I was once at a sleep convention. After dinner, the party began around 9 pm. But the party didn’t last long because all of us sleep-conscious people went to bed at 9.30 PM. When you go to bed between 8 PM and 12 AM you get non-REM sleep. It’s during non-REM that growth hormone is released and generally is more psychologically restorative.
[…]there’s a window of several hours—roughly between 8 PM and 12 AM—during which your brain and body have the opportunity to get all the non-REM and REM shuteye they need to function optimally. – Dr. Matt Walker, head of the Sleep and Neuroimaging Lab at the University of California, Berkeley.
2. Unload your mind with journaling and planning
When your mind is spinning it’s impossible to sleep. If you’re the type of person who thinks too much when in bed, it will be helpful to unload your thoughts in a journal. No, you don’t have to write “Dear diary, I love you and you’re my only and best friend…”. You just unload all thoughts. Questions to answer are:
- What have you been doing today?
- What was fun?
- What are you grateful for?
The benefits are numerous according to Huffington Post article:
- Stretching IQ
- Achieving goals
- Strengthen self-discipline
Right after journaling, you can plan the next day, so you know what to do and don’t have to remember everything. Put your mind to rest and wake up refreshed.
3. Banish smartphones and other tech
On my Huawei P9 Lite phone, I have a do not disturb function. Normally, I let my phone stay quiet from 5 PM. I wish I could do it before, but my wife needs to be able to reach me untill she gets home from work.
I don’t use my phone from 5 PM because of the blue light. But it’s not only the light that disturbs your sleep. Games, social media texting, emails and night reading on your Kindle app keeps you awake. According to this survey, 20 % of adolescents asked said they woke up several times during the night because of phone disturbances.
Read a book instead, but not on your Kindle.
4. Eat the right food
When you want to sleep eat:
- Cottage cheese with fresh fruit
- Celery and peanut butter
- A banana
- Kiwi fruit
- A small portion of rice with protein
- Low-sugar cereal and milk
- Mixed nuts or low-sugar trail mix
When you want to stay awake eat:
- Spicy foods
- Sugary foods
5. If nothing happens, get out of bed
You’ve counted sheep, planned the day tomorrow and done all your very best to fall asleep. Nothing works. Get out of bed. Go read a book. Listen to calming music. Watch the night. All is better than tossing and turning and thinking about why you can’t get sleepy.
6. Get some sun
Vitamin-D helps to get sleepy. Vitamin D is critical for maintaining normal health. Though is it estimated that 50 % of adults have low vitamin D levels.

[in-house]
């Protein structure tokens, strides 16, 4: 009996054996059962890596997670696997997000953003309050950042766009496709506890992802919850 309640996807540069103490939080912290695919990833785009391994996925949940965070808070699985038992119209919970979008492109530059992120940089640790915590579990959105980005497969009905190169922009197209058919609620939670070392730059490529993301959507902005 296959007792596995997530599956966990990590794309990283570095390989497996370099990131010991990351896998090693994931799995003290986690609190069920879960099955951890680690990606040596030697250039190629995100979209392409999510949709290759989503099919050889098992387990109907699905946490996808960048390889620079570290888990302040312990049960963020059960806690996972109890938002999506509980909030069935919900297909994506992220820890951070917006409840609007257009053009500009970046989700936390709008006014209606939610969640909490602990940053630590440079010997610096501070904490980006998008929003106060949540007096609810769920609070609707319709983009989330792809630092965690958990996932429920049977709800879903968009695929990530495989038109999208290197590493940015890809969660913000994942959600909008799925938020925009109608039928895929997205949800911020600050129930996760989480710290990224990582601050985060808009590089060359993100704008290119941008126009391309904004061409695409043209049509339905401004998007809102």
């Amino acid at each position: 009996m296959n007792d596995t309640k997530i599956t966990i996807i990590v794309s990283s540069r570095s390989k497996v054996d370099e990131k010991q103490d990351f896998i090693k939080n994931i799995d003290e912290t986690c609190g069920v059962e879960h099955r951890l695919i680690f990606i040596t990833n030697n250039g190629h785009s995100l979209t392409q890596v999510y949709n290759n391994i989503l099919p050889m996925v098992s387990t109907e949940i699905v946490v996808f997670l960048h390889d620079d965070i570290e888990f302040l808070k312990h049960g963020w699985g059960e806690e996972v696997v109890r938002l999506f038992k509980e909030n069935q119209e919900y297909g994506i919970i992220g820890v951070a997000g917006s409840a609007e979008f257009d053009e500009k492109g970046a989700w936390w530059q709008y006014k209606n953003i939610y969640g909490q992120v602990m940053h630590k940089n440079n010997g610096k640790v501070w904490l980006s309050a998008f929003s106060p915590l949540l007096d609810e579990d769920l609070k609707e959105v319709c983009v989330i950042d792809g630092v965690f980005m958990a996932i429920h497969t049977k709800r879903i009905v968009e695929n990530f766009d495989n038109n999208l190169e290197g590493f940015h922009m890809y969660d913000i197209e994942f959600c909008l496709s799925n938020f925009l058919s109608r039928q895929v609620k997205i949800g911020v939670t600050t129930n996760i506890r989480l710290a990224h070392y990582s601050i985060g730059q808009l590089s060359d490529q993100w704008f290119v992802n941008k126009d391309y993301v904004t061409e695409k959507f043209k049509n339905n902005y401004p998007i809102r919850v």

Research indicates that vitamin D influences sleep quality and quantity. The researchers analyzed sleep patterns in male adults and found that a lack of vitamin D was associated with less sleep generally. The results were that low levels of vitamin D were linked to problems like:
- Low vitamin D increased the likelihood that people slept less than 5 hours.
- Low vitamin D were also linked to low sleep efficiency scores.
A score below 70 % is way below the healthy score of 85 % or higher. A low-efficiency score indicates that it takes a long time to fall asleep or that you wake early. It could also be the result of waking many times.
7. Avoid a hot bath right before bedtime
It’s tempting to take a hot bath to relax and then go to bed. But it’s counterproductive because the body needs to lower its temperature in order to fall asleep. If you need a shower, take it at least 2 hours before bedtime. Then your body has enough time to decrease its temperature. Research confirms this statement.
8. Don’t count hours
When you begin to count hours that you don’t sleep or the ones that you do, it’s not good for you. What happens is that you start stressing about getting enough hours asleep. Your mind will spin, and that doesn’t help you.
9. Engage your imagination
Speaking of rumination, one habit that helps is visualization. Visualization involves imagining and experiencing a scene. In that way, you draw attention to calmness and relaxation. You can do it alone, right before bedtime.
Catching up – what we’ve covered on stuttering and sleep
Sleep is very important for people who stutter because if you get 6 hours or less, your mind will behave like you didn’t sleep for 2 days. You will be stupid according to research on cognitive functions. And you won’t notice it. Talk about not knowing what you don’t know! The thing with sleep deprivation is, that it also affects your language, your mood, and overall health. What that means is that when you are deprived, you are more anxious and that makes you stutter more.
There are 9 ways you wake up fresher. They are:
- Go to bed between 8 PM-12 AM
- Unload your mind with journaling and planning
- Banish smartphones
- Eat the right food
- If nothing happens, get out of bed
- Get some sun
- Avoid a hot bath right before bedtime
- Don’t count hours
- Engage your imagination
And that’s it. I hope you learned a thing or two to wake up less anxious and more fit for talking.